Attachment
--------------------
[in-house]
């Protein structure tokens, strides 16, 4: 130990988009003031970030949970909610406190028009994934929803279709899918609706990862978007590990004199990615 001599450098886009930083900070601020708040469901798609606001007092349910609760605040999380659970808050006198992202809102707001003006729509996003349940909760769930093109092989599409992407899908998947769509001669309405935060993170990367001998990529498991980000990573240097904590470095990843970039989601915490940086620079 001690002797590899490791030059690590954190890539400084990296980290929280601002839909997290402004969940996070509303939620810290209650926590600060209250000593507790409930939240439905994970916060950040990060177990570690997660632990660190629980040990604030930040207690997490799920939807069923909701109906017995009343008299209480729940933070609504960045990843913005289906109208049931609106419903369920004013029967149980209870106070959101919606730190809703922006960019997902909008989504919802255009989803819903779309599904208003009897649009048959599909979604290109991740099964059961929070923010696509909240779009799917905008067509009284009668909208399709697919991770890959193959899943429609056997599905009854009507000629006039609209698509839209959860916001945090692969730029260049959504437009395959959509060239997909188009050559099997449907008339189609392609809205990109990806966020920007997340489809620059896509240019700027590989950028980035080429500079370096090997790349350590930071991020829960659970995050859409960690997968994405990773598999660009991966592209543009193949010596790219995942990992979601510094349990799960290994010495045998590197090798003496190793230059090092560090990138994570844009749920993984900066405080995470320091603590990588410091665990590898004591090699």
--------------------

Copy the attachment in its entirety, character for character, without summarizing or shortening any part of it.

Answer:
[in-house]
């Protein structure tokens, strides 16, 4: 130990988009003031970030949970909610406190028009994934929803279709899918609706990862978007590990004199990615 001599450098886009930083900070601020708040469901798609606001007092349910609760605040999380659970808050006198992202809102707001003006729509996003349940909760769930093109092989599409992407899908998947769509001669309405935060993170990367001998990529498991980000990573240097904590470095990843970039989601915490940086620079 001690002797590899490791030059690590954190890539400084990296980290929280601002839909997290402004969940996070509303939620810290209650926590600060209250000593507790409930939240439905994970916060950040990060177990570690997660632990660190629980040990604030930040207690997490799920939807069923909701109906017995009343008299209480729940933070609504960045990843913005289906109208049931609106419903369920004013029967149980209870106070959101919606730190809703922006960019997902909008989504919802255009989803819903779309599904208003009897649009048959599909979604290109991740099964059961929070923010696509909240779009799917905008067509009284009668909208399709697919991770890959193959899943429609056997599905009854009507000629006039609209698509839209959860916001945090692969730029260049959504437009395959959509060239997909188009050559099997449907008339189609392609809205990109990806966020920007997340489809620059896509240019700027590989950028980035080429500079370096090997790349350590930071991020829960659970995050859409960690997968994405990773598999660009991966592209543009193949010596790219995942990992979601510094349990799960290994010495045998590197090798003496190793230059090092560090990138994570844009749920993984900066405080995470320091603590990588410091665990590898004591090699």